It's an abbreviation for seeing Buddha nature.
And there are some branches of Zen where they emphasize very much that the point of practice is Kensho, to have some dramatic experience of seeing Buddha nature.
Seeing means also understanding, you know, really experientially getting it.
And I would say from the point of view of Dogen Zen and Tsuki Roshi Zen, the practice of Buddha nature is not Kensho but Genjo.
as in Genjo Koan, to manifest, to make real, to express.
So the point of our practice is not just to get some understanding of some idea about, some teaching about Buddha nature, or even to have some fancy experience or dramatic, flashy Kensho experience, or even to have some dull, unfancy experience of seeing Buddha nature.
The point is, how do we express it?
So in Genjo Koan, the Genjo of Genjo Koan means to manifest and make real.
And to me the practice of Buddha nature that Dogen is talking about in that when he says bodhisattvas studying the way should know how Buddha nature produces the conditions for Buddha nature.
The point of this Buddha nature teaching is for us to
develop our capacity for expressing and sharing Buddha nature.
It's not something to understand or figure out or experience by ourselves.
So it's actually an expressive practice.
There's a ceremonial side of zazen which, anyway, I kind of want to ask people, can I ask the Tenzo back there, why do you sit zazen?
Okay, that's expressing Buddha nature.
So her zazen cooks the rice so you can all eat.
So that's good.
That's what I'm talking about.
That's genjo busho instead of kensho busho.
Now, you know, I'm kind of being, I am, to criticize Kensho is controversial, and I think that actually people, there are, in the schools where they emphasize Kensho, ultimately they're also genjoing.
But just to emphasize the expressive part of it, we commune with Buddha nature in order to cook the rice.
Yeah.
Specifically, don't emphasize Kensho.
I don't know that he had to say it that way because I don't know that people around him were emphasizing Kensho.
He just said, just this is it.
Actually, his teacher said that.
He said, don't seek from outside.
But everywhere I see it, it now is me.
I'm not it.
That's Kensho.
Yes.
Just this is it.
And then you ask, why do you sit Zazen?
That's what I'm curious to know.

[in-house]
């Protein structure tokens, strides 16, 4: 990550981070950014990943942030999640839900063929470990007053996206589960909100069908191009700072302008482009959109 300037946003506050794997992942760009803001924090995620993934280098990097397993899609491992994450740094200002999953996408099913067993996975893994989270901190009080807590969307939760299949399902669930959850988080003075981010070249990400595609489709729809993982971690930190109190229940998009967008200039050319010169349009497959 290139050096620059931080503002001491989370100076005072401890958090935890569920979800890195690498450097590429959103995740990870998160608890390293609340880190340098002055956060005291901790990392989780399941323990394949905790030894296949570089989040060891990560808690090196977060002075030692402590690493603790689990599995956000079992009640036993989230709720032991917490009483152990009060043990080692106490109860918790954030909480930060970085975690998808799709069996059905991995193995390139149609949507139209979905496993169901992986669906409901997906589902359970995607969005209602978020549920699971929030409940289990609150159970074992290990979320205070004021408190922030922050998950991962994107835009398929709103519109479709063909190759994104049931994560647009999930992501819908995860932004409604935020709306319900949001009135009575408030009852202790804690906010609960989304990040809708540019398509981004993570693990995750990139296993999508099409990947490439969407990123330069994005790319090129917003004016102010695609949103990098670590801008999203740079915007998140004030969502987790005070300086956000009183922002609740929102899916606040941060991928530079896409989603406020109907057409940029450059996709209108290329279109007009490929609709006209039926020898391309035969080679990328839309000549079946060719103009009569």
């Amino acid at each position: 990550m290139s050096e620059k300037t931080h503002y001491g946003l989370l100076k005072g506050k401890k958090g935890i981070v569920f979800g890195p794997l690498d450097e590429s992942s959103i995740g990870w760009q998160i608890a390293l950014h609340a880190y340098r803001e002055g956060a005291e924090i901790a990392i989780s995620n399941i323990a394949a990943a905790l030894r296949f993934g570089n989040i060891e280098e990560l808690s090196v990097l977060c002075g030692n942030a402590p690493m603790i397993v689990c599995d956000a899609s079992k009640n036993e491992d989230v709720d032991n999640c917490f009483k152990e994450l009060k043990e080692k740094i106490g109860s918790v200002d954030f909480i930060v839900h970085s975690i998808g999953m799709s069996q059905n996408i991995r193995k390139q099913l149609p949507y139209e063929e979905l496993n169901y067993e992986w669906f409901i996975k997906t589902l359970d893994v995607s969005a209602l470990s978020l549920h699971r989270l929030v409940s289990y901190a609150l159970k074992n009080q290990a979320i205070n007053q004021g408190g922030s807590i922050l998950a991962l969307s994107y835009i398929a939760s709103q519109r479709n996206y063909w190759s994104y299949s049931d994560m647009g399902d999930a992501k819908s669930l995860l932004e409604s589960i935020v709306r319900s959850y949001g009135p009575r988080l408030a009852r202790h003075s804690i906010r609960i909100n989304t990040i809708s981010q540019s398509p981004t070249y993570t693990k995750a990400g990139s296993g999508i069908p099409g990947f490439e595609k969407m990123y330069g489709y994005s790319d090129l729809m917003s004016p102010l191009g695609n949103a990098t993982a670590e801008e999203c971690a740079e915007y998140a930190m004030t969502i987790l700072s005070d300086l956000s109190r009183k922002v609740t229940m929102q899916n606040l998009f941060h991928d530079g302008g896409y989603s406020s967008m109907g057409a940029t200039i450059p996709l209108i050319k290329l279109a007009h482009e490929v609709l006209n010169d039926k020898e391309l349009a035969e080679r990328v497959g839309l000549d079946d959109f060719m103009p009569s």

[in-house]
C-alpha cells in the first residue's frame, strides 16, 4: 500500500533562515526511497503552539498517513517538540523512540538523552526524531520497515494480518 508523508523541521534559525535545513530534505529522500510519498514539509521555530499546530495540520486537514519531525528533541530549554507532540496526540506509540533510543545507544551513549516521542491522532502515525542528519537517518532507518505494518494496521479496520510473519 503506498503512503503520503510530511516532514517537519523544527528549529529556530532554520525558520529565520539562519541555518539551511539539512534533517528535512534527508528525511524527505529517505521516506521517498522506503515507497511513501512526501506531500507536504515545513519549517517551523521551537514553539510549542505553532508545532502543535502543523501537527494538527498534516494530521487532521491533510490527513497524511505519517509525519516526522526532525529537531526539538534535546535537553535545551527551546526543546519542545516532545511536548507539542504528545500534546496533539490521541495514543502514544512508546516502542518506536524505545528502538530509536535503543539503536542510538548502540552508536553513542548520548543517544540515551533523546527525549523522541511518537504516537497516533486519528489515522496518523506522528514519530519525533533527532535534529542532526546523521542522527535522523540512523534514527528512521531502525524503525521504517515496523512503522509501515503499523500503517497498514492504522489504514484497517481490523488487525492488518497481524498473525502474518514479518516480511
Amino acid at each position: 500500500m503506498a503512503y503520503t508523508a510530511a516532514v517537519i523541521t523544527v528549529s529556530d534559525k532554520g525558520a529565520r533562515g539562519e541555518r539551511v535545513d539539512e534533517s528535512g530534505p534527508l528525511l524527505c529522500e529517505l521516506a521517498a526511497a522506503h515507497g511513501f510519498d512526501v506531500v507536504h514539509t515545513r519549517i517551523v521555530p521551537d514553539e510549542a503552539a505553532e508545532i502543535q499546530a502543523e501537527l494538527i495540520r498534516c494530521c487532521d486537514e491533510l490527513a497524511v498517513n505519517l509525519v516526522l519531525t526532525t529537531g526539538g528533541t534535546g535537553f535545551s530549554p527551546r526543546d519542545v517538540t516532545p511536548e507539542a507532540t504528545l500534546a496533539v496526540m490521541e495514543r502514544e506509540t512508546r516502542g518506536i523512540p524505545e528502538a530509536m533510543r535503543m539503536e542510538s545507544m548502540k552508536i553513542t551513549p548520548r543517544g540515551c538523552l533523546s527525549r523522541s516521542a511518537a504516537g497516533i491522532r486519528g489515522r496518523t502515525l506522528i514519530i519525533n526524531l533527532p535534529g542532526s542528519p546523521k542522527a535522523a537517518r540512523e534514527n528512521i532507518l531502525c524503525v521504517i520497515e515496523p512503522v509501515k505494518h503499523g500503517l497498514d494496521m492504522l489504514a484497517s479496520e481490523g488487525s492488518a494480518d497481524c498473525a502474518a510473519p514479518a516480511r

How so?
Well, wouldn't sitting Zazen be an end in itself?
Absolutely.
Absolutely.
So Zazen cooks the rice.
Of course, then there's the side of it that we have to take responsibility for that.
So Zazen is not a passive practice.
It may look like we're just sitting there, you know, looking at the wall.
whatever we're doing, but zazen is an expressive practice.
We actually have to take responsibility for how buddha nature produces the conditions for buddha nature.
We say that we don't sit zazen to get something else.
Zazen is for itself, but it's not meaningless or purposeless.
the purpose of zazen is zazen and that expresses and that's to look and that is learning how we express buddha nature so the precepts are then about specific teachings about how to take on um genjoing buddha nature david yeah when andy asked uh mister
No, I mean, I was interested in what Tiger had to say about it.
I think there's more to it.
I could probably talk a little more about it.
I think it probably blew the mind yesterday.
But the question, what is mind, is the point.
Hongzhi, for example, and I can go into this talk, has particular instructions, practice instructions.
Hongzhi, in cultivating the empty field, has particular practice instructions for how to take care of our perception.
are seeing and hearing in the midst of zazen or in the midst of cooking the rice or whatever.
There are instructions about how to take care of mind, but ultimately, Buddha mind doesn't mean just human consciousness.
I mean, Dogen is extremely clear about that, that human consciousness is not the point, that human consciousness is this very limited vehicle.
And yet, through our human consciousness and through our expression,
of buddha nature in zazen and in all of our everyday activities, there is the expression of buddha nature.
So, if you talk about buddha mind, it kind of goes beyond consciousness.
Yeah, I think consciousness is one of those conduits.
Consciousness is one little part of mind, of buddha mind.
Buddha mind includes the sound of the stream.
Yeah, consciousness is one of those things
Well, so we can, I mean, the whole question of what is mind is, that's a huge other topic which we can go into, but...